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How to Buy a Stock the Right Way
11/27/2015 7:00 am EST
Do you remember when you were a kid going to the market with your mom? When she got to the fruits and vegetables section, she stood there for what seemed like forever, squeezing and poking and squeezing some more, and finally, when she was just about to put that one in the cart she changed her mind, squeezed and poked some more, and then took the one all the way on the other side, almost causing the entire pile of cantaloupes to roll down all over the floor?
How bout your first car? Did your dad come with you? Did he ask the guy a thousand questions? Did he check the spot under the car for dripping oil and transmission fluid? Did he carefully analyze the tire tread to see if the wheels were in alignment? Did he make the fellow start the car over and over just to listen? Who knows what he was listening for?
Anyway, I'm sure you can appreciate that we all have our ways to tell if what someone is offering is what we want. We have a set of rules and a set of procedures to follow those rules. Why should it be any different in the stock market? We have our strict criteria and then we do the necessary work to assure adherence. Most of you reading so far would agree with me in theory. The problems come up when we apply it. Many have been known to throw the rules out the window when we see something we think we want so badly, whether it's a '69 Camaro or a juicy melon. Patience, folks; do the work. If you miss it, another will come along.
So what are our criteria? Well, for different types of trading there may be many, but there is one that comes up almost always, with very few exceptions. If you adhere to this one, although the others are important, this will keep you away from the lemons of the world.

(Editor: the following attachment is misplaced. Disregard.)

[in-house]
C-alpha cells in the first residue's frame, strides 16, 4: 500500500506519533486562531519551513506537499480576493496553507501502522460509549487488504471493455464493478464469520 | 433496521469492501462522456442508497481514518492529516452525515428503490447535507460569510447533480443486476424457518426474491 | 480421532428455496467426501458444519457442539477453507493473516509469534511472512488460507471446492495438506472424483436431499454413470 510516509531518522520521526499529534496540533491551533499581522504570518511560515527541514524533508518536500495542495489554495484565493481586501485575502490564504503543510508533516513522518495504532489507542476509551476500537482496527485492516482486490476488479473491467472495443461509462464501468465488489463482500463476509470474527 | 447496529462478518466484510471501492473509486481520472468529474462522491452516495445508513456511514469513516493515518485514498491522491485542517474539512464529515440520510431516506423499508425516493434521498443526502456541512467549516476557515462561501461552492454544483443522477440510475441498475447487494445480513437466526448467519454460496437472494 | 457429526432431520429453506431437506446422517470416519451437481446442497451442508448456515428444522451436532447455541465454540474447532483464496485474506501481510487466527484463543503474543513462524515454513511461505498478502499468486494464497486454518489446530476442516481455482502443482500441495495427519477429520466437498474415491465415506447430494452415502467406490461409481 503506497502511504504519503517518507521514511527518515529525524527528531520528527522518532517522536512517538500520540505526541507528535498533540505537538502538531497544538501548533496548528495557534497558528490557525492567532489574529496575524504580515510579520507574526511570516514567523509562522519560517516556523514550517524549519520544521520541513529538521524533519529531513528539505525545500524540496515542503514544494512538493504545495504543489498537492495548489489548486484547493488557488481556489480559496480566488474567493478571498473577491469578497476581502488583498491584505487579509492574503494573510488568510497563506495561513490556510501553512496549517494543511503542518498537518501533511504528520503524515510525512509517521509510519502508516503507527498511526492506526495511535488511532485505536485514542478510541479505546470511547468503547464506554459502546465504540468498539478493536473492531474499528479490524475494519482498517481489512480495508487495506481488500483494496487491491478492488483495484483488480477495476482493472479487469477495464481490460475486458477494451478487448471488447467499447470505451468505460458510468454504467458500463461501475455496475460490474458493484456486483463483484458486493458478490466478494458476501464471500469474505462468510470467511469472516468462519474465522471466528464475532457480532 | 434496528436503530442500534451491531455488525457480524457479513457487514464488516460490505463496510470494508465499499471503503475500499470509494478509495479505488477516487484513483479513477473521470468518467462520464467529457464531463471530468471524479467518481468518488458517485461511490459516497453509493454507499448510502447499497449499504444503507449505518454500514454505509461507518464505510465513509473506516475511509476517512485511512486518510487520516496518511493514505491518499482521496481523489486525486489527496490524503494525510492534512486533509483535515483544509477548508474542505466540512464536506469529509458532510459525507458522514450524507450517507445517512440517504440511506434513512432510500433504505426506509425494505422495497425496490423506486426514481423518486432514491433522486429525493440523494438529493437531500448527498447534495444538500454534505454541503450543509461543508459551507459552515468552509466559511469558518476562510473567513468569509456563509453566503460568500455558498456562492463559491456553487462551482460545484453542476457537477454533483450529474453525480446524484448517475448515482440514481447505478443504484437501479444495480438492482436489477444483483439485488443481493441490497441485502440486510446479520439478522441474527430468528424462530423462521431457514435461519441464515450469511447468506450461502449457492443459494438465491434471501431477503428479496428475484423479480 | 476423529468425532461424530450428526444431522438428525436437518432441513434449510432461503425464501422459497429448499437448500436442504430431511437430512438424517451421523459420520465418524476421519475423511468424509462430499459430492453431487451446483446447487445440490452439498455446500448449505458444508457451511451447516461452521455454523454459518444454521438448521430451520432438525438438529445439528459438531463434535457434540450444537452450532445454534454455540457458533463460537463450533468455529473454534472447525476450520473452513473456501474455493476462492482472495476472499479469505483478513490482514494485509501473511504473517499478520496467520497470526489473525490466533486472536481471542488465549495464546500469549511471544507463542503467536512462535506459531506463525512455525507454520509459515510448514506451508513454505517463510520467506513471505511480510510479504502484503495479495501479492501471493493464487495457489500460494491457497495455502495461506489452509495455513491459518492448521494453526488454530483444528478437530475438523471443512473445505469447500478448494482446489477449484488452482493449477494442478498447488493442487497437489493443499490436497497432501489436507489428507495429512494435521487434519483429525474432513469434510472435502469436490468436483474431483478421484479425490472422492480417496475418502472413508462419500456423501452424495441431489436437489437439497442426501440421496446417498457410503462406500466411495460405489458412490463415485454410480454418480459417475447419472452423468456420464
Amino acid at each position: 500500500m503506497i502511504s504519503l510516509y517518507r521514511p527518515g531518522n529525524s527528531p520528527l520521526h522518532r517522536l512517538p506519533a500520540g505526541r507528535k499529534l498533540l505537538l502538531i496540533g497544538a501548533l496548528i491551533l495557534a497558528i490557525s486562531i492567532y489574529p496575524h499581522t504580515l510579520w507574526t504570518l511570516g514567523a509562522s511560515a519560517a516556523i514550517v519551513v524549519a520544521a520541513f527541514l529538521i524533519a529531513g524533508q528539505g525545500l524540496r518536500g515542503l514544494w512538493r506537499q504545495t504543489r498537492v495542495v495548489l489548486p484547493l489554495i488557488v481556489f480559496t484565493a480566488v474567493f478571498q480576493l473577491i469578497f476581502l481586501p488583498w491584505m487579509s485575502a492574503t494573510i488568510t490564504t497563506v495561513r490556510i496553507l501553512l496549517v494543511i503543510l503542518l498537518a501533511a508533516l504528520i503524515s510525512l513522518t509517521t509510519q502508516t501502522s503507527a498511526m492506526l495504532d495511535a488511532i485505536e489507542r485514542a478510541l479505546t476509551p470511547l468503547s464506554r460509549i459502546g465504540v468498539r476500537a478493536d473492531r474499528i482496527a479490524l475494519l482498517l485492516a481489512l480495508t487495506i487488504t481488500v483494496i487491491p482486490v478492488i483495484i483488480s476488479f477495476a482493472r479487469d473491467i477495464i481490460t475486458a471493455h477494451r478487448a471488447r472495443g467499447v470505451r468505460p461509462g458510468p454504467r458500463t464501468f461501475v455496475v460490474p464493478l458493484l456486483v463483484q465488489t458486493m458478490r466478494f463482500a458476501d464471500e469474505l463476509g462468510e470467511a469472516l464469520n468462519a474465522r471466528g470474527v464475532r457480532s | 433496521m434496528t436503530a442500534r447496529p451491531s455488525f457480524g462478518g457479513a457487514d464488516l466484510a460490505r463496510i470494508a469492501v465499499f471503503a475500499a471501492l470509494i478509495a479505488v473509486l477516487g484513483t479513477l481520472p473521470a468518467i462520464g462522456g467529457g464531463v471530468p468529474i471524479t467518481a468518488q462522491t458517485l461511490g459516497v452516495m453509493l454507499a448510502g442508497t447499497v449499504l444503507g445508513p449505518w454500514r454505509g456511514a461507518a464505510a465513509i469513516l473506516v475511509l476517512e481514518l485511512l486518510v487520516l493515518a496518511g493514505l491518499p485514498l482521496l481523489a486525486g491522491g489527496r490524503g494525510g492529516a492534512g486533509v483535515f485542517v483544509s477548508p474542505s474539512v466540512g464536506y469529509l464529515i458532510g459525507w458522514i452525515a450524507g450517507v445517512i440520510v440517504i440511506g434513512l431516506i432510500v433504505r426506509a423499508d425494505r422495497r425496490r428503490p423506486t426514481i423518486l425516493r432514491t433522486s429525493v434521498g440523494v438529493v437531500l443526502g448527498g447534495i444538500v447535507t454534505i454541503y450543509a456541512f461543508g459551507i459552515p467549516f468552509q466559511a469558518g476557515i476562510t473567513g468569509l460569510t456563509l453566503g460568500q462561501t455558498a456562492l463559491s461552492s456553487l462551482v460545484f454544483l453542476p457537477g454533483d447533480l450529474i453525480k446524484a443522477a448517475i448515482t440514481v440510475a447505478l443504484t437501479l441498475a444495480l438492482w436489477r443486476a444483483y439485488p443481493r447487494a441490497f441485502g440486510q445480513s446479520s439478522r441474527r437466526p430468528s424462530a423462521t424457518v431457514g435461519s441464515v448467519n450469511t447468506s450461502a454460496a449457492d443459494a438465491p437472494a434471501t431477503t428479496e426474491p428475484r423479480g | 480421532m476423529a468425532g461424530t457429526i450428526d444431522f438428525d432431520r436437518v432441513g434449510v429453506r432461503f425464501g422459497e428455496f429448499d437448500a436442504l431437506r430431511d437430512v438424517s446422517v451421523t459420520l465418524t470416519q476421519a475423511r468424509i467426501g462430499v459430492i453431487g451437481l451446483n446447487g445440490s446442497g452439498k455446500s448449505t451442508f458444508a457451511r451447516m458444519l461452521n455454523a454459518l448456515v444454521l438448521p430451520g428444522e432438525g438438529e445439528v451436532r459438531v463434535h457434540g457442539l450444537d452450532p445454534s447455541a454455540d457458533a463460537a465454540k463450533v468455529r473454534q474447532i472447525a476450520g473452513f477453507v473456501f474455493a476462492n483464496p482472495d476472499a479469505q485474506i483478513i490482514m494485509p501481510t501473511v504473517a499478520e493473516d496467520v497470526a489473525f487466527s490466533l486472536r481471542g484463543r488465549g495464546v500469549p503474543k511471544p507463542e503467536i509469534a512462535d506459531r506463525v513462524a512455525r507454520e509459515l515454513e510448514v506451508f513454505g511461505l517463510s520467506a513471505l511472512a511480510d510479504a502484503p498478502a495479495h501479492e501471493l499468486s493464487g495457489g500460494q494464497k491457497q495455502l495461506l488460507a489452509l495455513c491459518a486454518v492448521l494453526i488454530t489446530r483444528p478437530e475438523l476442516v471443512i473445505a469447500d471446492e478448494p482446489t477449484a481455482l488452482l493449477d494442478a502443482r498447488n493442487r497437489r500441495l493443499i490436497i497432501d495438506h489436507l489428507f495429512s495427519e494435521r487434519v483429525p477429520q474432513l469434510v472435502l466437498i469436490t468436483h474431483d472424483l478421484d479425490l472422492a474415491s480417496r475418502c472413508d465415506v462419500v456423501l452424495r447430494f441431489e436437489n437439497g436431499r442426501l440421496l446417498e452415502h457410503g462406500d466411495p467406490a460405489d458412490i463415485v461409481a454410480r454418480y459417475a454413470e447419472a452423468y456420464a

Here is the rule: Only buy stocks that are in uptrends on the time frame you're trading. And why, you might ask, is this rule such an important one? Here is the answer: It's in the expectations. When a stock is in an uptrend, the expectations are for higher pivot highs and higher pivot lows to follow. When a stock is in a sideways trend, the expectations are for equal pivot highs and equal pivot lows. When a stock is in a downtrend, the expectations are for lower pivot highs and lower pivot lows. So if you buy all three of those stocks, which one has the greatest upside expectations? The uptrending one does because once it reaches the prior pivot high, it is the only one where the expectations can justify the possibility (or the probability) of higher prices. So in theory, although any stock can go up, the one in an uptrend can go farther. It's expected to do so, while the one in a sideways trend is expected to stop at the prior pivot high and reverse, and the one in a downtrend is not expected to even make it to the prior pivot high!
This might not seem like such a big deal. You may see a '69 Camaro in a downtrend and say to yourself "Oh but that's the car for me! I love that car." Folks, that is what you are doing every time you buy a stock in a downtrend. You are projecting your personal emotions onto an inanimate object. You are substituting your feelings for accurate mathematics. Don't do it! How do you buy a stock? Start by squeezing it firmly and seeing if it's in an uptrend!By Avery Meizner of Pristine.com
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